Setting up your garden in pots

17 April 2018
April, week 3 in The Simple Home

By now you have probably had enough time to think about what you want to plant and where it will grow and hopefully you've gathered a few containers and some growing mix. Depending on what you're hoping to grow, you might also have a trellis or bamboo and string and you might have thought about fertiliser and a few tools.  I hope you find second hand items and can keep your setup costs as low as possible because gardening can become expensive and it doesn't have to be.

Containers and potting mix

Types of containers
Look around your home, garden and garage, as well as your local recycle centre, to see if you have any suitable containers. Most of them need to be big. If you restrict the root growth of what you’re growing, it will also restrict your crops, so large containers are better than small ones. Of course you can grow a few herbs in small containers, or plant then around the edge of larger containers.  Look for old rubber tubs, an old slightly rusty wheelbarrow, boxes made from untreated wood, polystyrene troughs or metal containers. Most of the recycled containers won’t last a long time because they’ll be sitting in the sun all year long. But that doesn’t matter. You can change containers when you change seasons and start planting again. Keep that in mind and as you go through the year keep an open eye for follow-up containers.  And if you have any good ideas for containers that you're using at home, share them with us here.

If you don’t have anything to recycle buy a few of those coloured plastic/rubber flexi-tubs. They range in size from 15 to 60 litres. If you need something bigger than that, use grow bags. In the last Simple Home post there is a link to a YouTube video on how to make grow bags.
This is a long pot full of cos/romaine lettuce I grew last year during summer. I kept the pot in the bush house and we had fresh lettuce most of the summer.

What do you fill your containers with?
Potting soil and garden soil are very different. Potting soil is a free-draining light mix that will support the growth of roots in a container while allowing water to drain away. Garden soil contains microbes and minerals that you want for your vegetables, but it doesn’t drain well. Plants will suffocate if there is always water around their roots. There is no doubt about it; you’ll need to buy potting mix if you’re going to plant your garden in containers.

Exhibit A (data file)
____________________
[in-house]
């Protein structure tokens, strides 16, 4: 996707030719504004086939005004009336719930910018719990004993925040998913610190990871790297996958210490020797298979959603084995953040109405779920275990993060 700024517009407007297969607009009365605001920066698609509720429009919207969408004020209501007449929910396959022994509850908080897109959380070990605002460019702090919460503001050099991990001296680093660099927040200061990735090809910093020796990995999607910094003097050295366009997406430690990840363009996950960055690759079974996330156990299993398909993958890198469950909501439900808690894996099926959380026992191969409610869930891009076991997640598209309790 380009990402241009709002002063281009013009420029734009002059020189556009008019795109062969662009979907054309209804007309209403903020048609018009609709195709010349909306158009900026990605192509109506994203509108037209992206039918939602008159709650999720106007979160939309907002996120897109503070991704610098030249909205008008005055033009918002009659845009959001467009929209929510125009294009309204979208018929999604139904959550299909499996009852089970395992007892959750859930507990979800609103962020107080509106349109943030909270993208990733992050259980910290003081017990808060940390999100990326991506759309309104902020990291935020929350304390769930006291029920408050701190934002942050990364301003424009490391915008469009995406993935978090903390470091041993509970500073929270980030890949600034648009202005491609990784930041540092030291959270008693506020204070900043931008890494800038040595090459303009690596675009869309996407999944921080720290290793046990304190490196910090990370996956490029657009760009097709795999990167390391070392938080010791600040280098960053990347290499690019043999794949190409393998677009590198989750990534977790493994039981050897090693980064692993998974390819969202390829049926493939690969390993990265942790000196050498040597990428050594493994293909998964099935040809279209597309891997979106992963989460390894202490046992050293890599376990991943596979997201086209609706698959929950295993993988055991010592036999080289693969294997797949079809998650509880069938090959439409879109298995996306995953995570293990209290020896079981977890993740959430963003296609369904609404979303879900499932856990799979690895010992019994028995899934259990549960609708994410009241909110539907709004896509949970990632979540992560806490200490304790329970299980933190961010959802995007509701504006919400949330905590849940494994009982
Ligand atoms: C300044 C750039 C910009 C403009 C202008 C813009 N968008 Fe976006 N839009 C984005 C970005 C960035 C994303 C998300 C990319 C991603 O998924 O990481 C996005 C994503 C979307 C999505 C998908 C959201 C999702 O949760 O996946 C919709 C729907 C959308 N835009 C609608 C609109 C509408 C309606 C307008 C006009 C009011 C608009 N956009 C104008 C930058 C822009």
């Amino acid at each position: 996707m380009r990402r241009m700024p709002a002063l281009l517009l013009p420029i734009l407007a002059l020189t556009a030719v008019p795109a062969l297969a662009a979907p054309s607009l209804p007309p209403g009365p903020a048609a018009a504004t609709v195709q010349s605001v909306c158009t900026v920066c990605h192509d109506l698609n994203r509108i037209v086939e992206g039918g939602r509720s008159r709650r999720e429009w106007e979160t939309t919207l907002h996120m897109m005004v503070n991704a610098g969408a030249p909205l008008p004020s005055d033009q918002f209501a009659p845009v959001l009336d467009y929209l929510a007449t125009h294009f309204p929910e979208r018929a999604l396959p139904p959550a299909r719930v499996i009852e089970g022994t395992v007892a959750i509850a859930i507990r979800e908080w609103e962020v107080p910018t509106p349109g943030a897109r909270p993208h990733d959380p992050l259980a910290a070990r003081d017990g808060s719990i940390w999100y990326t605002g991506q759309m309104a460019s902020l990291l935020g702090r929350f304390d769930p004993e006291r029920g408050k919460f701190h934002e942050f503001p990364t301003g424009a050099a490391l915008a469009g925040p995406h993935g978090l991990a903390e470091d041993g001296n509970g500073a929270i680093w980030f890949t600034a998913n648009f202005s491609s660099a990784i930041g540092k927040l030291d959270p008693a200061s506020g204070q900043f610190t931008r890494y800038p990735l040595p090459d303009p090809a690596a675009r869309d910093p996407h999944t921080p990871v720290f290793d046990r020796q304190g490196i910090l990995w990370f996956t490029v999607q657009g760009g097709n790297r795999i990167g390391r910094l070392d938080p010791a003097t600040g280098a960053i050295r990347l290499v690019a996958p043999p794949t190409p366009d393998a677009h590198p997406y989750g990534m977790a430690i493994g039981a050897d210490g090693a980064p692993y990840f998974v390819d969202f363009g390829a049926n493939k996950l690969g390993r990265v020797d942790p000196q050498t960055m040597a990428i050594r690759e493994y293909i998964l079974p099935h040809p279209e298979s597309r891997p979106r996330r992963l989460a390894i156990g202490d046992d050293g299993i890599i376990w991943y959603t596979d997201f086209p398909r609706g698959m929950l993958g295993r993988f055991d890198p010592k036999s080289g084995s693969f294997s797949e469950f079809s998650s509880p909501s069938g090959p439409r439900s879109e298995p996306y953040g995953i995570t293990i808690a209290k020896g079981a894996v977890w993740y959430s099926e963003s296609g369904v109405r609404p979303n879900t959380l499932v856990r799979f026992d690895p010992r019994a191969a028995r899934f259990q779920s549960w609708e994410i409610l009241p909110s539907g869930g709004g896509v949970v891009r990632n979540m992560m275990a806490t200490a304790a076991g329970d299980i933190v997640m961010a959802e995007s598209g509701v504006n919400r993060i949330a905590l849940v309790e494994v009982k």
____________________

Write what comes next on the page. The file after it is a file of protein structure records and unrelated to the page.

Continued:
If you're in Australia, look for the red label on the potting mix you buy.

REMEMBER: Fill your large containers where they’ll grow so you don't have to move heavy pots around. You can move the potting mix around in a wheelbarrow. And don’t forget to add perlite if container weight is an issue.

You can buy good potting mix in 25 litre or 65 litre bags but if you’re going to use a lot of mix, it will probably be cheaper to get a quote from a local supplier of bulk potting mix. They usually supply loads of half a metre or one metre which will work out cheaper than buying the same amount of bagged mix.  There are two things to remember though: go to the supplier’s yard, look at the quality of the mix and ask if they mix it to the Australian Standard (or your country's standard). You don’t want potting mix full of pine bark or sand. The second thing is that you’ll have to be home when the delivery is made because it will be dumped where you tell the driver to leave it and you’ll have to deal with it fairly promptly. So either use it, put it in bins, or cover it with a tarp as soon as it's delivered. It will wash away if it’s sitting in the open and you have a storm.
Reusing potting mix
At the end of the season, your potting soil will probably hold a few roots and will have lost many of its nutrients. You can replace the nutrients and remove the roots and use the mix again for the coming season. 
Additives for the spent potting mix include, very old cow, stable or sheep manure, good compost, worm castings, perlite, a small addition of garden soil or mix the old and new potting mix together with some manure.
Setting up your trellises

Many of your container plants will do very well indeed without any extra support, or with a single bamboo stake to anchor the plant. Other plants need more elaborate support structures. Vine vegetables such as cucumbers, climbing beans and tall tomatoes need a trellis or a tripod. If you can give the plant a good trellis to grow on, you’ll be rewarded with abundant vegetables.
If you have tall plants or want to grow peas, beans, cucumbers etc., you may be able to attach your trellis or some light reinforcing metal mesh to a wall. Have a good look around home and use what you have, or look in the recycle centre.  If you have shade cloth or weed mat and a sewing machine, think about making a vertical wall hanger for your herbs. Have a look at this one.
In our last container garden post next week, we'll talk about how to make compost as well as the all important watering and fertilising.